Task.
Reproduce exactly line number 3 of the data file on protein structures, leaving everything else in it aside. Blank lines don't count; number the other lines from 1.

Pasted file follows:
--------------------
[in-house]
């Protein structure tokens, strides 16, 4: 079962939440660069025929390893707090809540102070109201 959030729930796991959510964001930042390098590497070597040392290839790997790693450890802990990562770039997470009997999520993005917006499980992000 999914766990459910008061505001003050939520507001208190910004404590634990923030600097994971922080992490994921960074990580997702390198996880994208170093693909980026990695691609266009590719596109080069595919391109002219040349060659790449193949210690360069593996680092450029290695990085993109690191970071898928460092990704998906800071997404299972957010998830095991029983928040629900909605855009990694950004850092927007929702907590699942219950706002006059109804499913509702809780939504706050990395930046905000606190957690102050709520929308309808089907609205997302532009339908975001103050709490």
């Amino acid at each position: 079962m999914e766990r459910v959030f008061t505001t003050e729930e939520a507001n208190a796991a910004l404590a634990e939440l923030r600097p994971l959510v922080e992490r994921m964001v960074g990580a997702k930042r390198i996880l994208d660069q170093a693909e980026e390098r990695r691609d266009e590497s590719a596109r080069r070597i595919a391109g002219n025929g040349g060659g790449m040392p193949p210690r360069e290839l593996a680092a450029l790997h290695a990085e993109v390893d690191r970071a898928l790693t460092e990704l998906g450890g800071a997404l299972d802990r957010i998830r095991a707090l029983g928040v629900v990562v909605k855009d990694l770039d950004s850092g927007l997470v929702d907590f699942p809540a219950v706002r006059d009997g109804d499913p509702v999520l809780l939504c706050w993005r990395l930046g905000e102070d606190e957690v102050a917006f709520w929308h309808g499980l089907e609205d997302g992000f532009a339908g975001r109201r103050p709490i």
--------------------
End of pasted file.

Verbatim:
């Amino acid at each position: 079962m999914e766990r459910v959030f008061t505001t003050e729930e939520a507001n208190a796991a910004l404590a634990e939440l923030r600097p994971l959510v922080e992490r994921m964001v960074g990580a997702k930042r390198i996880l994208d660069q170093a693909e980026e390098r990695r691609d266009e590497s590719a596109r080069r070597i595919a391109g002219n025929g040349g060659g790449m040392p193949p210690r360069e290839l593996a680092a450029l790997h290695a990085e993109v390893d690191r970071a898928l790693t460092e990704l998906g450890g800071a997404l299972d802990r957010i998830r095991a707090l029983g928040v629900v990562v909605k855009d990694l770039d950004s850092g927007l997470v929702d907590f699942p809540a219950v706002r006059d009997g109804d499913p509702v999520l809780l939504c706050w993005r990395l930046g905000e102070d606190e957690v102050a917006f709520w929308h309808g499980l089907e609205d997302g992000f532009a339908g975001r109201r103050p709490i």